Making a Murderer kills it
When Making a Murderer first arrived on Netflix in late 2015, it caused a maelstrom of unrest, excitement, hate, and righteous fury among those who’d watched it. The non-fictional documentary series depicted the horrific miscarriage of justice that two men, Steven Avery and Brendan Dassey, had to endure thanks to the negligence and corruption of those in positions of power. These men were falsely convicted for the murder of Teresa Halbach, according to the documentary.
In my mind, part one is near perfect. The filmmakers, Laura Ricciardi and Moira Demos were avid followers of the case since 2005—even before the actual conviction in 2007—while still in film school. Part one takes the viewer through all the events of Avery and Dassey’s trials and gives you an insight into the United States justice system. The directing, editing, music and cinematography are exceptional. It stops in mid-2015, with a concluding episode that didn’t anticipate another season.
But thanks to the aforementioned righteous fury, a lot of real-life events after 2015 made another season possible. It updates the viewer on the most important developments that have happened since 2015.
Part two introduces us to one critical new person, who we follow for the majority of the season: Kathleen Zellner, an amazing lawyer who started work on Steven’s case after she saw part one of Making a Murderer on Netflix. She’s charismatic, incredibly sharp, and I was captivated for every second she was on screen. Zellner manages to make discoveries about the Avery case in 2017 that will astound you and make you look back on part one differently. In some ways, she’s the protagonist in this season.
Other important people to note are Laura Nirider and Steven Drizin. They fight for Brendan’s release by arguing that the confession he gave was coerced by the police officers interrogating him. Their battle with the state courts and eventually the federal courts is moving, heartbreaking and impactful. They have some of the best scenes in part two.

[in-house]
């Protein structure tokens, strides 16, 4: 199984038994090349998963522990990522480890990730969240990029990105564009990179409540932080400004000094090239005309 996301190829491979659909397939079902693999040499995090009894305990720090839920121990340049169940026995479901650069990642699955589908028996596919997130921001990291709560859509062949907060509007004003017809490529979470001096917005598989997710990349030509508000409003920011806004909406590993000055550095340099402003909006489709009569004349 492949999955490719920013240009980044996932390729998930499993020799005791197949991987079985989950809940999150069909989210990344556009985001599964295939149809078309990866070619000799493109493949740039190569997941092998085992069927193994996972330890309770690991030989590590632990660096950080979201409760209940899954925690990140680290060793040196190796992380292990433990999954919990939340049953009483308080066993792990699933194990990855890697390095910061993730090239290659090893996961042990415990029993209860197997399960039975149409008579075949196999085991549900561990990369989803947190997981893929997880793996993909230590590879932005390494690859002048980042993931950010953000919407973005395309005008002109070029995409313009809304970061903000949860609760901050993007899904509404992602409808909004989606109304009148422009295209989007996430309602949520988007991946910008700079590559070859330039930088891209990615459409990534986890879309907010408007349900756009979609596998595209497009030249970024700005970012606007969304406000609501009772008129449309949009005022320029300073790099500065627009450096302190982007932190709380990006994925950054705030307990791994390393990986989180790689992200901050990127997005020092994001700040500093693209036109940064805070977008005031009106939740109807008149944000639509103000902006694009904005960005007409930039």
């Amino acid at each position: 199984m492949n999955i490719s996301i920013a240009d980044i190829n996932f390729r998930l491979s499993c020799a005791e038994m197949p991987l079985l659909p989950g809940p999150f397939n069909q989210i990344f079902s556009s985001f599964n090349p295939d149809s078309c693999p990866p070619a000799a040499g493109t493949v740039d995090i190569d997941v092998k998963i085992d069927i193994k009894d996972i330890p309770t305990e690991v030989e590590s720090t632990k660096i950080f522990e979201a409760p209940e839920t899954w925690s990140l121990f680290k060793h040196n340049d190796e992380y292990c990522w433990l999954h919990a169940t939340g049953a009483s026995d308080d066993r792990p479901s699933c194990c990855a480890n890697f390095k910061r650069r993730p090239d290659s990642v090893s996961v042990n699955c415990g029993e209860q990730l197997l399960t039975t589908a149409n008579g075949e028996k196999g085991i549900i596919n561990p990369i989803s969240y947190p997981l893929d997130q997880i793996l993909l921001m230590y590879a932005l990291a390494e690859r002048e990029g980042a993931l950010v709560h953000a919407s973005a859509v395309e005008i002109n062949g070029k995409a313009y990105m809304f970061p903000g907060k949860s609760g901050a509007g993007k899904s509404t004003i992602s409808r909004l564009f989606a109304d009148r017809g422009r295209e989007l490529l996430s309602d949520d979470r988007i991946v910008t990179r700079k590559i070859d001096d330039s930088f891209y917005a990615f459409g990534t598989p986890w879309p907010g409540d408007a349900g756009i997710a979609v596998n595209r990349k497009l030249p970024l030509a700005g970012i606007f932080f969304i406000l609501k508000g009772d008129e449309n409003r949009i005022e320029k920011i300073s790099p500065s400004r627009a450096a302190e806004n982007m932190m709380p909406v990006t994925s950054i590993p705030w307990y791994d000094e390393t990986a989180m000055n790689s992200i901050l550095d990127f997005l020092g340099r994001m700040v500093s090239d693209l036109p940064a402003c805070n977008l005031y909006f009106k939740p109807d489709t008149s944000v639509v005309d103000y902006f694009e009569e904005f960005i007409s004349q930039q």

In part two, you can also see the real-life impact that part one had on its viewers and on society. It shows you the good parts—the love and support for the families of these men—as well as the ugly ones—the hate directed towards people like Kenneth Kratz (the prosecutor in both cases), whose mistakes are intricately documented in the series. In some ways, this series did have a negative impact, there’s no denying that. But the positive impact that it had—generating awareness for a pressing problem with our justice system—outweighs it.
However, it’s definitely not perfect, and it’s not as good as part one. The first part felt more authentic and raw. In some places in part two, I felt like I was watching an episode of the Mythbusters or a fictional detective show, rather than a proper documentary. For many people, that might actually be a good thing, but for me, the added “entertainment” value felt like a negative.
It also has an issue with pacing. I feel like the filmmakers wanted to drag this out to ten episodes when they didn’t have quite enough material for it. There are a lot of scenes that focus solely on the health and well-being of Avery’s parents, which, while heartbreaking, does detract from the main “plot.” Cuts of Dassey’s confession tape are excessively shown over and over, and it gets irritating after a while. I believe they could’ve reduced part two down to about seven or eight episodes rather than 10. The conclusion is also a bit too open-ended. It doesn’t feel complete—which is probably a strong indication that a part three will come along in the future. But as it stands now, it simply left me hanging. It didn’t leave me in a state of quiet, melancholic pondering like part one’s ending did.
With all that said though, it’s still a great part to an amazing show. It’s heavy, dramatic, and genuinely horrifying. It shows, in graphic detail, how hard it is for an innocent man to be freed after a conviction. It tells you about the failures of the justice system and explains how they came about. It’s one of the most brutal, depressing things I’ve ever watched.
But that’s exactly why you need to watch it. It’s genuinely educational. Even though many of the aspects of the case deal with Wisconsin-specific laws, you learn a lot about how the American justice system works. For that alone, I think part two has a good reason to justify its existence.
It’s a faithful continuation of the real-life horror story, one that’ll scare, intrigue, fascinate but ultimately depress you.